I was in an Office Depot the other day. There was one person in line at the checkout counter and another customer approaching the line. Then a sales clerk intercepted the person heading toward the line and said, “I can help you right here, sir.” The clerk had a mobile device in her hands. She swiped the customer’s credit card, had him sign a form on the tablet and told him they’d email him the receipt.
As I watched this, I knew this process would be the future of retail. Like other industries, the retail sector continues to evolve by deploying mobile technology with the intentions of delivering conveniences that result in positive customer experiences and, hopefully, more sales and referrals. But it’s not all a bed of roses.
“Customers want to be able to buy, fulfill and return anywhere. When done right, the introduction of mobile devices within the store can help enhance the customer experience but comes with expanded risks,” says Greg Buzek, President at IHL Group. Recently, IHL and McAfee released their survey assessment of retail security and the approaches used to safeguard retailer transactional systems. See Store Systems Security: Preparing for the Paradigm Shift.
To appreciate the changes that are taking place in retail, all one has to do is step into a store to see and experience this proliferation of devices, which often includes mobile point of sale (POS) and connected kiosks. Office Depot is just one of many retailers that have caught on to this trend.
According to the survey report, as a result of these changes, “two significant events have occurred: the increased sharing of information among more and more types of devices (with either LAN or wireless connections), and the need to be able to share information wirelessly within the store.” While technology changes, so does the sophistication of the cyber criminals looking to compromise retailer systems.
While PCI compliance requirements continue to evolve, the study shows that retailers have a good understanding of PCI compliance in general but have great concern over POS security and PCI compliance. Additionally, the study shows retailers struggle to provide proper security and compliance when the amount and variety of in-store systems increase.
Retailers, especially small merchants and restaurant owners, typically run razor-thin profit margins and are resource constrained when it comes to technology controls. But without adequate controls to manage store systems and with the increase in the number and variety of devices being used in this environment, retailers can expect security costs to continue to increase rapidly, according to the report.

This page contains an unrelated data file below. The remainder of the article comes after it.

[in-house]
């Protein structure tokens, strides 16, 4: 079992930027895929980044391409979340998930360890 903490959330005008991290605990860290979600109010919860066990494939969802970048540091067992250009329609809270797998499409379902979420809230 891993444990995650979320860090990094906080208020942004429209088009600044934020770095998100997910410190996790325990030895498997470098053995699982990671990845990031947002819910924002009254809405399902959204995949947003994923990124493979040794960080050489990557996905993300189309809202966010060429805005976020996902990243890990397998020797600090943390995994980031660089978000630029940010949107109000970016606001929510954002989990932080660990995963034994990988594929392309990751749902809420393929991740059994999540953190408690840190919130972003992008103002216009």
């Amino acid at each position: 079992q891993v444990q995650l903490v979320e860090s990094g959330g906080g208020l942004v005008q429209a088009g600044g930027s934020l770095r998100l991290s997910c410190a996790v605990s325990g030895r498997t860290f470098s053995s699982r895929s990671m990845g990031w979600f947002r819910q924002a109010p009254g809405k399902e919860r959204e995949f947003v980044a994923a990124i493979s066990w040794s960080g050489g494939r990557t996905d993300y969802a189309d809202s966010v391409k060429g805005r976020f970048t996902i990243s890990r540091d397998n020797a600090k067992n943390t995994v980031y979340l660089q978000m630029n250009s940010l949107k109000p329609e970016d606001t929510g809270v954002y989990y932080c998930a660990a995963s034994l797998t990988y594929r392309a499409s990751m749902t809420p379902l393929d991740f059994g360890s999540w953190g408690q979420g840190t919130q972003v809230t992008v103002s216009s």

As headlines indicate, breaches are not new to this industry, but the expanded footprint of systems like kiosks, mobile POS, and digital signage is adding complexity to the overall IT operating and control environment. The survey validates that security remains a significant concern and that retailers must provide a secure experience for their customers. History has shown that many customers abandon a merchant following a security breach.
Further according to the report, whitelisting is growing in awareness as a mitigating control with 31% of the respondents including this in their security strategy for POS systems. Whitelisting is designed to prevent malware from ever compromising and infecting a POS or other device because only the approved application is authorized to run.
For retailers that have more than $1 billion in revenue, retailers seem to be equally interested in whitelisting and anti-virus as their security approach. In those merchants with over $5 billion in revenue, the difference between the two approaches widens significantly, with more choosing a whitelist strategy compared to the anti-virus strategy. "This data clearly suggests an ongoing strategy change around securing POS systems," the report found. Whitelisting in the POS environment provides an additional benefit of being able to secure operating systems that are no longer supported by the manufacturer.
Another key finding was that confidence in a store’s digital security is based on device variability. Survey respondents believe that the more mobile device platforms there are in a store, the less secure the overall environment will be. While it is challenging to secure several different platforms, merchants need to consider using an MDM (mobile device management) system that can provide protection for heterogeneous operating systems.
Lastly, the report highlights that retailers need to take into account a store’s overall device ecosystem and develop comprehensive plans to secure these devices. Additionally, the report recommends that retailers also create adequate controls to manage store system variability. If they fail to do either of these things, security costs will quickly rise to unmanageable levels. As with all industries, security strategies need to evolve faster than the devices they safeguard.
As my grandmother always said, “An ounce of prevention is worth a pound of cure.” In today’s ever changing technology, compliance and threat landscape, staying one step ahead of risks and threats can actually lower security costs.
For additional report findings and to view a copy of the full report click here.
- About Corero
- Investor Relations
- News Room
- Executive Management Team
- Corero Offices
- Contact Us